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Future of CRC Rests in Greater Genomic Understanding

Caroline Seymour
Published: Thursday, Feb 07, 2019

Marwan Fakih, MD

Marwan Fakih, MD

Several key findings in metastatic colorectal cancer (mCRC) presented at the 2019 Gastrointestinal Cancers Symposium underscored the importance of understanding tumor biology, explained Marwan Fakih, MD.

For example, data from a randomized phase II study demonstrated a prolongation in median overall survival (OS) with the combination of durvalumab (Imfinzi) and tremelimumab plus best supportive care versus supportive care alone in patients with advanced refractory CRC. According to results from the Canadian Cancer Clinical Trials Group CO.26 trial, the immunotherapy regimen resulted in a median OS of 6.6 months when added to best supportive care versus 4.1 months with supportive care alone (HR, 0.72; 90% CI, 0.54-0.97; P = .07).1

Although results were modest, they suggest that immunotherapy may have a role outside of patients with microsatellite instability–high (MSI-H) tumors, for whom pembrolizumab (Keytruda) is currently indicated after progression on prior therapy.

Moreover, the combination of encorafenib (Braftovi), binimetinib (Mektovi), and cetuximab (Erbitux) led to an unprecedented improvement in progression-free survival (PFS) and OS in patients with BRAF V600E–mutant mCRC, according to results from the phase III BEACON trial. At a median follow-up of 18.2 months, results indicated a median PFS and OS of 8.0 months and 15.3 months, respectively, with the triplet regimen.2

“The biggest trend in CRC is understanding tumor biology, which is something that is happening across solid tumors,” said Fakih, professor, Department of Medical Oncology and Therapeutics Research, associate director for Clinical Investigations, Comprehensive Cancer Center, medical director, Judy and Bernard Briskin Center for Clinical Research, "We know that the better we understand the biology of the cancer, the better we can characterize CRC and fit our patients with the appropriate treatments.”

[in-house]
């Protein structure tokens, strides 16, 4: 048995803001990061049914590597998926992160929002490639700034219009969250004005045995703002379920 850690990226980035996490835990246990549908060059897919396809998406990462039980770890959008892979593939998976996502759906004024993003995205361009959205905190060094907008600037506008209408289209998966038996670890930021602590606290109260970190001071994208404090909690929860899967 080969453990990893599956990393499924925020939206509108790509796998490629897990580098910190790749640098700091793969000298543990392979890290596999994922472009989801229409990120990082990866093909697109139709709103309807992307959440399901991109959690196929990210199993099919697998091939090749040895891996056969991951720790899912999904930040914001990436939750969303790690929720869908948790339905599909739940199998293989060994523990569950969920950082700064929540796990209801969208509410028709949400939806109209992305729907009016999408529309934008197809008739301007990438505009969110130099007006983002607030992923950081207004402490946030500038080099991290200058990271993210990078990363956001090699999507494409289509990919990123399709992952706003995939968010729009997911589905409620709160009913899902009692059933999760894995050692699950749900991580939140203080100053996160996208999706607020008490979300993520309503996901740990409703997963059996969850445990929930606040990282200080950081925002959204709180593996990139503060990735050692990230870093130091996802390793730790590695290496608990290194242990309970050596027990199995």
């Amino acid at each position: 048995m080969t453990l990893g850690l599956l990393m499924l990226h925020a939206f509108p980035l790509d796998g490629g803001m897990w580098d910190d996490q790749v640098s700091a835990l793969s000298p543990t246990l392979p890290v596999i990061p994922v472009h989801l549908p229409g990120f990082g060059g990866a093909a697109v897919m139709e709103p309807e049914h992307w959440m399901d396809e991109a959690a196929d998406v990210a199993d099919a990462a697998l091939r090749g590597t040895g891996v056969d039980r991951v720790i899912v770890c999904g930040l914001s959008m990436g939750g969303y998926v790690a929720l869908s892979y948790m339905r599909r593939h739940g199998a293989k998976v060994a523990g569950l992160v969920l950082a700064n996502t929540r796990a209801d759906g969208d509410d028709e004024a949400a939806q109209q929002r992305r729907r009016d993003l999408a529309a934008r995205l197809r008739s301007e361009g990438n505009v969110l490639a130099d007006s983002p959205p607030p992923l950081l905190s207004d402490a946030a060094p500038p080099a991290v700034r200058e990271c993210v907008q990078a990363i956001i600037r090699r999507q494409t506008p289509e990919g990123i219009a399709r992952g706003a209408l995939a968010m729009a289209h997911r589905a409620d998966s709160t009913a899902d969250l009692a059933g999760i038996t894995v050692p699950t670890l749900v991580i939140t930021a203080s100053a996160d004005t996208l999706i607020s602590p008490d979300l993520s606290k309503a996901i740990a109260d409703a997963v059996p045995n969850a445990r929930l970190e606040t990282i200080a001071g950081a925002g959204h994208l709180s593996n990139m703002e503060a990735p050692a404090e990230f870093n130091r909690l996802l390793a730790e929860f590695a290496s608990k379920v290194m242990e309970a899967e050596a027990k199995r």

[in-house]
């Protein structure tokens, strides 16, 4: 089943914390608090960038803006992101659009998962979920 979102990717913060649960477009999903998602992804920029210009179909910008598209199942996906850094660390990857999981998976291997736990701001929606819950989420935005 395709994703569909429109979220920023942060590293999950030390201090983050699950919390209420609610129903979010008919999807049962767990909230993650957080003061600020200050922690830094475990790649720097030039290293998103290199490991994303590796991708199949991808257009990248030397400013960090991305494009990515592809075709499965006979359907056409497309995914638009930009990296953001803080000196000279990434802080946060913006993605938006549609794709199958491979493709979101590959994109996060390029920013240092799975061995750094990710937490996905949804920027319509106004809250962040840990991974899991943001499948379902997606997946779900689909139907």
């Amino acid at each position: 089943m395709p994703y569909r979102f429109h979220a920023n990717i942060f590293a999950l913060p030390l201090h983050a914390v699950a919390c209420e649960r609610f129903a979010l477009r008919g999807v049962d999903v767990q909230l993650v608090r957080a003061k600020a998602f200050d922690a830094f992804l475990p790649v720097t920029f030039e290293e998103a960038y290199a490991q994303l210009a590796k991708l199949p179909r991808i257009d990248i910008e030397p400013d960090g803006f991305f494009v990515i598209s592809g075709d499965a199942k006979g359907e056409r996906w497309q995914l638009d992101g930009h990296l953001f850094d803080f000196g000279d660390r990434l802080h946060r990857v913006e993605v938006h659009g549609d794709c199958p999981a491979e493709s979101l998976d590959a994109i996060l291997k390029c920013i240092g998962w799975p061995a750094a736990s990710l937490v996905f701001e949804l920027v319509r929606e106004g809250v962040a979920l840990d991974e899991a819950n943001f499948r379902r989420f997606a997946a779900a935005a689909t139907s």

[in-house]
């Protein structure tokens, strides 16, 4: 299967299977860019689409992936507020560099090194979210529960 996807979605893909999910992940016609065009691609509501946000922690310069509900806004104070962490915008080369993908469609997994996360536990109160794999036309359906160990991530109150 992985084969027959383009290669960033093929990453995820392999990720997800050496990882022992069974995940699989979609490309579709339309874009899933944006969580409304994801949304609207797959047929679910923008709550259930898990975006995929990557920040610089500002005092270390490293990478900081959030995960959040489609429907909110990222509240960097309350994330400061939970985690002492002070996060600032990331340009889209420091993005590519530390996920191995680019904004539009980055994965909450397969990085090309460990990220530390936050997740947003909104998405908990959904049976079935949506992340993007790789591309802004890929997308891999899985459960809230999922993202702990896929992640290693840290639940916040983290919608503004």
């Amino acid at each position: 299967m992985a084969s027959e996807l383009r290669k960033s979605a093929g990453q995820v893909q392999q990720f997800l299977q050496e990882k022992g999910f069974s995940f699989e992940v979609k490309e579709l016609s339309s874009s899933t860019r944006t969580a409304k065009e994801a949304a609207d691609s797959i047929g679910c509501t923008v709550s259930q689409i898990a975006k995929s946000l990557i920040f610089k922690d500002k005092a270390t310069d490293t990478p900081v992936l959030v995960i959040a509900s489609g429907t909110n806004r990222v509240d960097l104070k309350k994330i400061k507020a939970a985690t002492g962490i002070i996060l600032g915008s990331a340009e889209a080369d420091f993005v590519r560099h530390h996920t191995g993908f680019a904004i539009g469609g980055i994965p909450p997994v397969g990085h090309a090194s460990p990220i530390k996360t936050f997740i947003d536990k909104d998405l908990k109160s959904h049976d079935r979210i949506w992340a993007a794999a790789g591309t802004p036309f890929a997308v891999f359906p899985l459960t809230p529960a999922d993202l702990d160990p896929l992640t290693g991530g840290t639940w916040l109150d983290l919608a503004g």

In an interview during the 2019 OncLive® State of the Science Summit™ on Gastrointestinal Malignancies, Fakih, who is also co-director, Gastrointestinal Cancer Program, and section head, Gastrointestinal Medical Oncology, City of Hope, discussed these trials and highlighted other ongoing research in the field.

OncLive: What were some of the biggest updates from the 2019 Gastrointestinal Cancers Symposium?

Fakih: There are 2 main presentations that are important in the research and clinical practice setting of colon cancer. The first study looked at the role of immunotherapy in patients who had progressed on systemic chemotherapy. In this particular phase II trial, patients were randomized to receive a combination of durvalumab and tremelimumab [plus best supportive care] or best supportive care alone. Although we did not see any major responses or significant improvement in PFS in the immunotherapy arm, there was a significant trend in improvement in OS in patients who received the combination. Granted, the improvement was not that clinically significant.

This tells us that patients with mCRC, including those with microsatellite stable (MSS) colon cancer, may have the potential to respond to immunotherapy; this means that CRC is not necessarily a very cold tumor. There may be other strategies that can be investigated to further evaluate immunotherapy and add on to the findings that have been described.




View Conference Coverage
Online CME Activities
TitleExpiration DateCME Credits
Community Practice Connections™: 2nd Annual International Congress on Oncology Pathology™Aug 31, 20191.5
Community Practice Connections™: 2nd Annual School of Nursing Oncology™Sep 28, 20191.5
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